Then each woman chose one object to take home with her. I asked a few more provocative questions, and after the writing period we opened the discussion and they shared their answers. The connections to receiving a new possession were as interesting as the releasing. One thing that will forever be true, those objects will never be meaningless. They will always vibrate with the stories and energies shared that night.
            One woman, for example chose a hat. When the hat had been placed on the altar she learned that it had once belonged to a woman who’d been courageously  fighting a debilitating illness nearly all her life. The hat seemed to symbolize courage and fortitude. When our group member put it on, I said, “Now you have a power object. You can wear it whenever you need courage.”
Each person revealed things about herself that she hadn’t put into words before, or just hadn’t had the right time to name. We talked about the power of wearing certain colors, and how our tastes had changed as we’d matured.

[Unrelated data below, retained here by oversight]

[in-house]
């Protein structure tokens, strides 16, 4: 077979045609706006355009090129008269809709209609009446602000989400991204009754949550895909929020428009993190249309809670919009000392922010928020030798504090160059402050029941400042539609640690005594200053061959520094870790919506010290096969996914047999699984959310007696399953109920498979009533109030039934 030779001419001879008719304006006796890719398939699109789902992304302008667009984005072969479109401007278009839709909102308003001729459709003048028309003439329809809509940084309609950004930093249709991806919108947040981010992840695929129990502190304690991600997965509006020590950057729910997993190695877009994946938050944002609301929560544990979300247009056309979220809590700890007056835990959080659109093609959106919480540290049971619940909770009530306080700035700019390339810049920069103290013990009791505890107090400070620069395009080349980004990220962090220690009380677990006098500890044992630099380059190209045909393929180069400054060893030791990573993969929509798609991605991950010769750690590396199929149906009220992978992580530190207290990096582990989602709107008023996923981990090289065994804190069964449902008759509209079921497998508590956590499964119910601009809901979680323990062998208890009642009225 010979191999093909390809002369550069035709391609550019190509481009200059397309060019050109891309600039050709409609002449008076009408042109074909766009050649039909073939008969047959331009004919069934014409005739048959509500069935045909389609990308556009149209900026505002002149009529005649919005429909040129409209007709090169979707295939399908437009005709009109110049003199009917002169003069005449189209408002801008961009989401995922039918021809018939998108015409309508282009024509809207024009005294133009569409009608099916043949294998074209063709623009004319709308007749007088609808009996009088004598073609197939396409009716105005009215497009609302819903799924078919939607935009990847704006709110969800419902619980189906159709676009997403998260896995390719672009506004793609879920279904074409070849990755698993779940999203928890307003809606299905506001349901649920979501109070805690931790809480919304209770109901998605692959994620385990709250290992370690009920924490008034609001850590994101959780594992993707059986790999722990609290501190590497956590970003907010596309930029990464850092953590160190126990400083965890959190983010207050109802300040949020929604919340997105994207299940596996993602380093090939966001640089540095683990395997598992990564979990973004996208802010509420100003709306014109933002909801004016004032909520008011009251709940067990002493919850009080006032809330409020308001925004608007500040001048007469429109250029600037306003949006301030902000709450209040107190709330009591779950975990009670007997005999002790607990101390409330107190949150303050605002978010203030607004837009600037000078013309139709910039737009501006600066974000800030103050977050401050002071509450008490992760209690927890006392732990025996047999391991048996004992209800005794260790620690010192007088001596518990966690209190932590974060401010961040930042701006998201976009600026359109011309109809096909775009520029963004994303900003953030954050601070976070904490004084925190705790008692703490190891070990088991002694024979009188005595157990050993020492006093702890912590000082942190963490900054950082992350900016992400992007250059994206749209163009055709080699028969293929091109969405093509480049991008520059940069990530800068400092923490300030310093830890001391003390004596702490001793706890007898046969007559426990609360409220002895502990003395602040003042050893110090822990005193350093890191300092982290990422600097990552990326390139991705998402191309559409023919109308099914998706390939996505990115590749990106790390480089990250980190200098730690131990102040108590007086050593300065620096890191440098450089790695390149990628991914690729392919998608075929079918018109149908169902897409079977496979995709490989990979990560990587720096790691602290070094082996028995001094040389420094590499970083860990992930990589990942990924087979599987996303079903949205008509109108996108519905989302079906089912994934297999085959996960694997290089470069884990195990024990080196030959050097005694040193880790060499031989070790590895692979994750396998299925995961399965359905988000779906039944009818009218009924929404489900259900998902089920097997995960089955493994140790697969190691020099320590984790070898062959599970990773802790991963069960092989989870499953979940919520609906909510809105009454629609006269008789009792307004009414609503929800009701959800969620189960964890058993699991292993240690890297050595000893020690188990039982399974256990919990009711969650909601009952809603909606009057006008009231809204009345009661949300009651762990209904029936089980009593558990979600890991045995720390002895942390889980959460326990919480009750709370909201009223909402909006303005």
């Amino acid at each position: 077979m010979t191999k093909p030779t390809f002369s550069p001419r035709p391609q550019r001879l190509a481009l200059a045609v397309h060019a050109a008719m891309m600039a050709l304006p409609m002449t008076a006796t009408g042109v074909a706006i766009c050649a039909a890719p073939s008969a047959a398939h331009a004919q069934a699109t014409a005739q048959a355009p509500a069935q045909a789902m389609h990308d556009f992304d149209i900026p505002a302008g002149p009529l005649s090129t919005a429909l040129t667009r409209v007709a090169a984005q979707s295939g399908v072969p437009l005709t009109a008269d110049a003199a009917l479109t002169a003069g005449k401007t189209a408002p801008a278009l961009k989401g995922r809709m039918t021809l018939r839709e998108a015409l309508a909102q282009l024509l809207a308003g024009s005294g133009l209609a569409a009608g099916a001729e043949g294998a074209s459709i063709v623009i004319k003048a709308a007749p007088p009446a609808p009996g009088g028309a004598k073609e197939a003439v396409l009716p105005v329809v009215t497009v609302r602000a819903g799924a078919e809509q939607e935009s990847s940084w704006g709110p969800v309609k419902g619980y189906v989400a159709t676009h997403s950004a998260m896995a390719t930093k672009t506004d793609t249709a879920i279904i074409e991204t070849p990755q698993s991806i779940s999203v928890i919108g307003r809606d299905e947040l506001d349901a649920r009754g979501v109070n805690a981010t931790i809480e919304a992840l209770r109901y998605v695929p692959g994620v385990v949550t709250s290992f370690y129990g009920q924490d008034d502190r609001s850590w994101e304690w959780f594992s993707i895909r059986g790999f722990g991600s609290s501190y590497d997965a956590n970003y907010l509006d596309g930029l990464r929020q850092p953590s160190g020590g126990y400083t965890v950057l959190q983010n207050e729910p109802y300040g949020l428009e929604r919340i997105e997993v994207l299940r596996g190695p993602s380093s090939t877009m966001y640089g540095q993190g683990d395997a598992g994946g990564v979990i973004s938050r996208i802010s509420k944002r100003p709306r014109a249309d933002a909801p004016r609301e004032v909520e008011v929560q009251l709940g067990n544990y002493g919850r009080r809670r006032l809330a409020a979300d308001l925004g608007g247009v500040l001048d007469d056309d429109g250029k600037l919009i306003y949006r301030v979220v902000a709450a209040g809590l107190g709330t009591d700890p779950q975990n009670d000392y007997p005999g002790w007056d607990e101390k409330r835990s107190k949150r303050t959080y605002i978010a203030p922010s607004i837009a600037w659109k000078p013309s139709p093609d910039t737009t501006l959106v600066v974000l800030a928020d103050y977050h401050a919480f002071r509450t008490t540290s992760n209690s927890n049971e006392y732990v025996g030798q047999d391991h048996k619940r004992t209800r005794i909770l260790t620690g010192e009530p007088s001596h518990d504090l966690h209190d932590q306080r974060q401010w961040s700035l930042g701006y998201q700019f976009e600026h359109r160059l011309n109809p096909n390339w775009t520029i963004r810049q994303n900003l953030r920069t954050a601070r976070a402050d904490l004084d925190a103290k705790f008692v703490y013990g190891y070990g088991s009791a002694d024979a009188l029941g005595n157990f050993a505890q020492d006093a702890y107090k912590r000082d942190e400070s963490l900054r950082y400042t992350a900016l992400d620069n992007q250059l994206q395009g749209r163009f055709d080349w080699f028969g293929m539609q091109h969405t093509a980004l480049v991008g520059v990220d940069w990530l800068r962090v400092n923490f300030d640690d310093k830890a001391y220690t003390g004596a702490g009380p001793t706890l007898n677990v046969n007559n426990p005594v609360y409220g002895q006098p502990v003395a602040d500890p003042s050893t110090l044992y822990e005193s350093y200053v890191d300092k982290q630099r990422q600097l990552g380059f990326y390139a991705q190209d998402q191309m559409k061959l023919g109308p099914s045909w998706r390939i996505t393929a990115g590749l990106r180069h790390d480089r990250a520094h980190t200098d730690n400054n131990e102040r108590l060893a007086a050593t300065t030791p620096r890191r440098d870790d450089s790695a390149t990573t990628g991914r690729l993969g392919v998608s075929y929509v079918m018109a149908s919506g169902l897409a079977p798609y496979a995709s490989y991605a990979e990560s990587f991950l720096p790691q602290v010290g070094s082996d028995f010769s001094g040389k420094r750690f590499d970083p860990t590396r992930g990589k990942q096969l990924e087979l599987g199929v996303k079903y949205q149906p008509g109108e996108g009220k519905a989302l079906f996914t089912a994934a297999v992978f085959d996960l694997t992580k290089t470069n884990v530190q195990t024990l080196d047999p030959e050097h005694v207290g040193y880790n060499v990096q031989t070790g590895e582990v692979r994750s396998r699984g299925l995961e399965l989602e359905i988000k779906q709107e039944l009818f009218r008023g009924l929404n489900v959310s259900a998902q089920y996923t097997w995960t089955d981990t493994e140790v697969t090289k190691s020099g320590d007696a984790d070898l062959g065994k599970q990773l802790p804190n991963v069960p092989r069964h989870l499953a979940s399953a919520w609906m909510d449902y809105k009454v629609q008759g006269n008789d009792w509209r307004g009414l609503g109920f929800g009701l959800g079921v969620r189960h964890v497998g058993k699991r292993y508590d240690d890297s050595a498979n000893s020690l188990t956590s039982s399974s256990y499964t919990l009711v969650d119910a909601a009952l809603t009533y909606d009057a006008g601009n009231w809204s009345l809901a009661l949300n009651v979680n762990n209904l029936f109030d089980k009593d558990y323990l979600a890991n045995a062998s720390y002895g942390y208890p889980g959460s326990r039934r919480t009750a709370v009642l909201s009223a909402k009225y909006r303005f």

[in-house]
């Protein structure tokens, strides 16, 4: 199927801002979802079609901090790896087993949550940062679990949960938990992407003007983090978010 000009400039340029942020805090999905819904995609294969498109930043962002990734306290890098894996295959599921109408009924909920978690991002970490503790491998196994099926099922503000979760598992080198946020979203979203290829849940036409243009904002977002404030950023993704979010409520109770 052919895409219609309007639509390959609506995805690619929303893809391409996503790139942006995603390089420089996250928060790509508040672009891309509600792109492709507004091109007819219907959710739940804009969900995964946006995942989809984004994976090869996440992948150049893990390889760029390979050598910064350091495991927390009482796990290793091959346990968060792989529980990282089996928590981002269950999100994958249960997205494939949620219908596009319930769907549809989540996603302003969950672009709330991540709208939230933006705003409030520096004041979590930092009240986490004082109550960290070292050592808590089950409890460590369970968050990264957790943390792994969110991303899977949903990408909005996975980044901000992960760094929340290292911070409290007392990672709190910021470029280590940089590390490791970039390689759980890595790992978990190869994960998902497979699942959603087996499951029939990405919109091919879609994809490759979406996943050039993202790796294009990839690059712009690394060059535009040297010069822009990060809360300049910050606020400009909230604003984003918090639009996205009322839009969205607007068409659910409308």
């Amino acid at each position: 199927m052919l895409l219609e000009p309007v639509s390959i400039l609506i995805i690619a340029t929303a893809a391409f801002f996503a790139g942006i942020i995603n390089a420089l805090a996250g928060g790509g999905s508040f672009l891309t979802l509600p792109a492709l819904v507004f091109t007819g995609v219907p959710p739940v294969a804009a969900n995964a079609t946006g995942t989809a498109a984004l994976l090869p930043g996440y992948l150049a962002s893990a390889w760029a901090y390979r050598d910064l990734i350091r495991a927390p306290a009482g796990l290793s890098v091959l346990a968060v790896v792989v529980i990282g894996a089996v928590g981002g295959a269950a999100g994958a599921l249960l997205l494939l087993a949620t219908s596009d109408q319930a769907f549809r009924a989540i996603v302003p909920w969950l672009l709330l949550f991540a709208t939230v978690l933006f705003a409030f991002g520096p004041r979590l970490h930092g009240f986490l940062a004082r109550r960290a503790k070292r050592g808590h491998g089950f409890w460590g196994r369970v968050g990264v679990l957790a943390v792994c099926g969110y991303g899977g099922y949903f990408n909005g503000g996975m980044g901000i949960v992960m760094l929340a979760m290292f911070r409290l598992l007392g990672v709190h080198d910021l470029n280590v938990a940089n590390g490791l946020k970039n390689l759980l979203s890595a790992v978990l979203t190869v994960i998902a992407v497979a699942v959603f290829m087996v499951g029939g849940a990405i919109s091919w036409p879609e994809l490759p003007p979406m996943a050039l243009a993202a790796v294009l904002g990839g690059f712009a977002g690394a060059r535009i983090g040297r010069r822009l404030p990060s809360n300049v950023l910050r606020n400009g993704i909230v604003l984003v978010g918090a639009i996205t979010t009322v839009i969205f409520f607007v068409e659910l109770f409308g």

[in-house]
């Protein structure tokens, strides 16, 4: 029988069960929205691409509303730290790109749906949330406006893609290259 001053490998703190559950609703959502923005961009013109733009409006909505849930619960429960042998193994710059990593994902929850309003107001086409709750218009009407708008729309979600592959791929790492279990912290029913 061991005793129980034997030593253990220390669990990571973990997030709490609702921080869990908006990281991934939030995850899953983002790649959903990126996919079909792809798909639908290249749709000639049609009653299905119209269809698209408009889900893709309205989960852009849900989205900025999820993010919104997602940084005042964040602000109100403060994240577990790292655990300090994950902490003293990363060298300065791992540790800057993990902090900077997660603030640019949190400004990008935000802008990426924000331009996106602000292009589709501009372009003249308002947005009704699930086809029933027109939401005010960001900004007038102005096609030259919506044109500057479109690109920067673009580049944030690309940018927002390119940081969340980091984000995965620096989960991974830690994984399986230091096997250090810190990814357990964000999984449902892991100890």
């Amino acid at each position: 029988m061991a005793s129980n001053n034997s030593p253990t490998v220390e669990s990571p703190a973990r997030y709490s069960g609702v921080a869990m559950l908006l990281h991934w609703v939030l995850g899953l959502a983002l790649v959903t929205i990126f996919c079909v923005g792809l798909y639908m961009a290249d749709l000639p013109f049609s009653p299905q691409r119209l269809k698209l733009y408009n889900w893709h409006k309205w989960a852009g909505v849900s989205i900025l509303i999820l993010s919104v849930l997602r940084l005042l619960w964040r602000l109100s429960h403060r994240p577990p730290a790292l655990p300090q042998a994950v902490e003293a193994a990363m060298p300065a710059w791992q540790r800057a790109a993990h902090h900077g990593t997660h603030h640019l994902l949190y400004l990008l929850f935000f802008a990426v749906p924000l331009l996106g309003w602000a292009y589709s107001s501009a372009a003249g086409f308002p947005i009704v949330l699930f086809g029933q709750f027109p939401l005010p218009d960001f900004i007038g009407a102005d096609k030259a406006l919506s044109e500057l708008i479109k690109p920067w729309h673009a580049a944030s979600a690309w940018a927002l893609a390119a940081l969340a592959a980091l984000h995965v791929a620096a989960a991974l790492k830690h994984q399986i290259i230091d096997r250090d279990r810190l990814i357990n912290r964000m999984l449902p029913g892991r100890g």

At the end of the evening, I was surprised that they all said they’d like to meet again. I hadn’t anticipated that. When I asked why, I heard things like: “I feel so supported”, “I hadn’t stopped to think about these things,” “I have so much stuff to let go of still in my closet, and I’d like to keep this consciousness process in my mind.”
Some did clear closets and drawers on the following weekend. Others just cherished the evening’s experience. The work will continue from here. If you feel you’d like to take part, please contact me: 

Being in The Big Movie

         In my website ( there is a page called In Your Fashion, dedicated to coaching as a path toward truthful self-knowledge and self-appreciation. Often, it takes illness or a milestone birthday to stop us in our tracks, realizing that our self-identity is not completely intact. If we don’t reflect regularly on our actions and mental habits, it’s easy to find that life has swept us along, demanding our attention for problem solving, family needs, and work issues, and left us devoid of a solid self-identity. But regular contemplation and time out for ‘soul searching’ seem to be luxuries we can’t afford. Then a son graduates from high school, or a daughter has her first child, and “OMG! Who am I now?” At those moments the clothing we wear informs the way we see ourselves, and it's easy to identify as the person we were five or ten years ago when those clothes were right for us.